People ask why I started this thing. Aside from the vast power and riches that come to one from writing an education policy blog, it was a matter of sanity: I was literally yelling at the radio almost every day. I felt like my grasp on reality was slipping every time I read the Star-Ledger op-ed pages: how could the editorial board of the state's largest paper get education so consistently, embarrassingly wrong? It's actually possible this blog saved my marriage, as Mrs. Jazzman was growing increasingly sick of my dinner table ranting.
Jersey Jazzman, in the end, is an exercise in preserving my mental health. In an innumerate, illogical world that shuns critical thinking, I always know I have a place to throw opprobrium at the reformy folks who so richly deserve it.
This week, I thought I'd look back at a few highlights from the last five years. Let's start with the post that is likely the first statement of the entire thesis of this blog, from December of 2010. I think this is the first time I made the explicit connection between advocating for "reform" -- charter schools, test-based teacher evaluation, eliminating tenure, merit pay, vouchers, etc. -- and justifying the underfunding of schools. It's also one of the first times I cited Bruce Baker, intellectual godfather of this blog.
More throwbacks to come...
Bruce neatly dispenses with the notion that the LAT's vaunted Value Added Modeling (VAM)-based approach is appropriate for high-stakes decision making like who gets laid off. So I need not comment on that.
I'll also skip past the disturbing bias that pervades this sorry excuse for journalism. I've dealt before with the complete lack of ethics the LAT has shown in this entire affair - an affair of their own creation.
Instead, let's focus on how the LAT completely refuses to question the premise of the entire article:
The issue has gained momentum as tens of thousands of teachers nationally have been dismissed without regard to their abilities and research has established that veteran instructors on average are no better or worse than their less experienced colleagues.Um, excuse me for pointing this out, but:
From Washington state to Arizona to Rhode Island, seniority-based cuts have turned some young teachers against their own unions and fueled efforts — mostly unsuccessful thus far — to revise seniority rules. In California, two bills failed this year in part because of opposition from the California Teachers Assn.
At L.A. Unified, outgoing Supt. Ramon C. Cortines said he believes it is time to consider other factors besides seniority during cutbacks, including performance measures such as attendance and parental feedback. He said he favors capping the number of layoffs at a single campus — an approach similar to that proposed in a pending legal settlement involving Liechty and other schools. [emphasis mine]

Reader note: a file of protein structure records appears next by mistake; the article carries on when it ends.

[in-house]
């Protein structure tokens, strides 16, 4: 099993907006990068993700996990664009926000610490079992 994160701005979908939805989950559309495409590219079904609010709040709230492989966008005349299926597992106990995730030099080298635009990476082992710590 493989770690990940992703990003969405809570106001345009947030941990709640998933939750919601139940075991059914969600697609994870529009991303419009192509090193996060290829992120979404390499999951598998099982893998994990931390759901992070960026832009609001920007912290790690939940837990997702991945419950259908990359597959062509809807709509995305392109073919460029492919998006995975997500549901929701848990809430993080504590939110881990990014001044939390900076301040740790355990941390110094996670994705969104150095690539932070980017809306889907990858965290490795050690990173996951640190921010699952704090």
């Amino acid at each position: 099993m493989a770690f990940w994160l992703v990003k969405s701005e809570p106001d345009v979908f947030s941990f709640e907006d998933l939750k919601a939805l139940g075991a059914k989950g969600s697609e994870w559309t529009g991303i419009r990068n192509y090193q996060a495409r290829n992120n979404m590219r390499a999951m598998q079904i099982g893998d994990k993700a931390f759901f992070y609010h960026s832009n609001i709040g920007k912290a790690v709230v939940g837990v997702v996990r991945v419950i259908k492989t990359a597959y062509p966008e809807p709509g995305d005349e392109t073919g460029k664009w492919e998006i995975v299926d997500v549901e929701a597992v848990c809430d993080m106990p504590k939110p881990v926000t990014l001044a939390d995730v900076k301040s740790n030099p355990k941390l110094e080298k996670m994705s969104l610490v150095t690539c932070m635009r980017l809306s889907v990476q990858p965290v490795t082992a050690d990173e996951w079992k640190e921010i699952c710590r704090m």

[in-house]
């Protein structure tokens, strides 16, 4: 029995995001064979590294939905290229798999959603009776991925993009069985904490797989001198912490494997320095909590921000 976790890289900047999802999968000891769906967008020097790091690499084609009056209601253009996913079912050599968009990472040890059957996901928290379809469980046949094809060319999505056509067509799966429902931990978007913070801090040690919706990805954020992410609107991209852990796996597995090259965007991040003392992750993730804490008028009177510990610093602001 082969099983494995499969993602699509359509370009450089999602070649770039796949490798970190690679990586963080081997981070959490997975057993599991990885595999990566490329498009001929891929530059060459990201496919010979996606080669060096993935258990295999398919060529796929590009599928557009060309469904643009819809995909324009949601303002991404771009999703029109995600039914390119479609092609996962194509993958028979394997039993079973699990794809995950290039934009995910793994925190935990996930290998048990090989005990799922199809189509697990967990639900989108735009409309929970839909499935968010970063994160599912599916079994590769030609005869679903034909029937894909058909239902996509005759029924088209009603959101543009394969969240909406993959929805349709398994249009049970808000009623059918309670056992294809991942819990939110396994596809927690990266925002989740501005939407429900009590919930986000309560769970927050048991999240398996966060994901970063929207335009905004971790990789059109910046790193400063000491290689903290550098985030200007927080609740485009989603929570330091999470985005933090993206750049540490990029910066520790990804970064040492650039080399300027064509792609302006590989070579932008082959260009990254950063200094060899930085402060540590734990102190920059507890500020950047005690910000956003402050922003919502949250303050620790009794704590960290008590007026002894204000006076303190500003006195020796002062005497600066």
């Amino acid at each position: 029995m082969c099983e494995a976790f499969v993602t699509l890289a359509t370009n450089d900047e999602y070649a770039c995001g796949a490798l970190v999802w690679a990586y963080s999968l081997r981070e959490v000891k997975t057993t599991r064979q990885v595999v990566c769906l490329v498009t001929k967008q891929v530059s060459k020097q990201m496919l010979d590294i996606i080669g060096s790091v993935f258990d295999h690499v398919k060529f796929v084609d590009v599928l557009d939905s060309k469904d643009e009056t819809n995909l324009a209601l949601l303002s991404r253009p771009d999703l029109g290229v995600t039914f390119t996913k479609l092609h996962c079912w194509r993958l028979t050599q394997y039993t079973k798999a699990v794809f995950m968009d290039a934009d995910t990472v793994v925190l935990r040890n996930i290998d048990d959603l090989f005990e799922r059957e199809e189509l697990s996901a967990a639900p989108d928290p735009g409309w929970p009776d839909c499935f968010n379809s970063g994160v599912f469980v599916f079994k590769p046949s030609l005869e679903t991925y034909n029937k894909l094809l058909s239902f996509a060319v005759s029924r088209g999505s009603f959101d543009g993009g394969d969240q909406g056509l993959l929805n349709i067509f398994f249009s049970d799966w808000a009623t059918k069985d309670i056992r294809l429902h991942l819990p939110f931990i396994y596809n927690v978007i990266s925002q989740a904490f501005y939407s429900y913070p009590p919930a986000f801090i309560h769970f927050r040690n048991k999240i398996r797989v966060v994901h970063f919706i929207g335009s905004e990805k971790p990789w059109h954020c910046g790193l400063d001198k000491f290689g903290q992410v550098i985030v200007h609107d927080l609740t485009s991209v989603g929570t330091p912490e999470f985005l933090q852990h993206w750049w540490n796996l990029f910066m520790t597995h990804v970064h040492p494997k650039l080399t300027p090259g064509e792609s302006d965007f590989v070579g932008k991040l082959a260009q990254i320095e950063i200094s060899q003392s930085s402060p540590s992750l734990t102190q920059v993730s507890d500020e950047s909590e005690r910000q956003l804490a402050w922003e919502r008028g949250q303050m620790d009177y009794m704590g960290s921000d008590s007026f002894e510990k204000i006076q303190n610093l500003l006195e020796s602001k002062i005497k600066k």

SHOULDN'T WE BE ASKING WHY WE ARE LAYING OFF SO MANY TEACHERS IN THE FIRST PLACE!?!?
Where in this article is there any questioning of why the students of LA should have to suffer from fewer dollars allocated to their education just because they happen to be going to school during the Great Recession?
What does it say about us as a society that we can continue to find plenty of money to fight wars of choice that have no clear end in sight while simultaneously accepting cuts in education with a yawn?
What does it say about our commitment to democracy when the very wealthiest are richer than they've ever been while teachers are laid off by the thousands?
Talk like this is normalizing the defunding of education, and it should not go unchallenged. In fact, I would argue that any discussion of VAM or merit pay or charter schools or unionization or pension reform or whatever should always start by challenging the notion that we have to cut that amount of money available to our schools.
Because, as I've pointed out before, the 'formers keep giving away the endgame. The LAT makes quite clear where they want this to head:
Far fewer teachers would be laid off if the district were to base the cuts on performance rather than seniority. The least experienced teachers also are the lowest-paid, so more must be laid off to meet budgetary targets. An estimated 25% more teachers would have kept their jobs if L.A. Unified had based its cuts on teachers' records in improving test scores.Translation: Keep the CHEAPER teachers. They're just as good as the more expensive ones.
Well, what happens when the word gets out that you will never make more teaching in your first few years than you will in your last few? Does that sound like a career for the best and the brightest?
Oh, you want to keep paying them more as long as they're good? Great! But you want a great teacher in every classroom, right?
So where are you going to get the money for that?
Folks, when it comes to the 'formers, we're really down to two choices:
A) They haven't thought this through.
B) They are willing to throw up incoherent arguments to mask their real agenda: cutting funding for education.
If anyone has an alternative theory, let's hear it.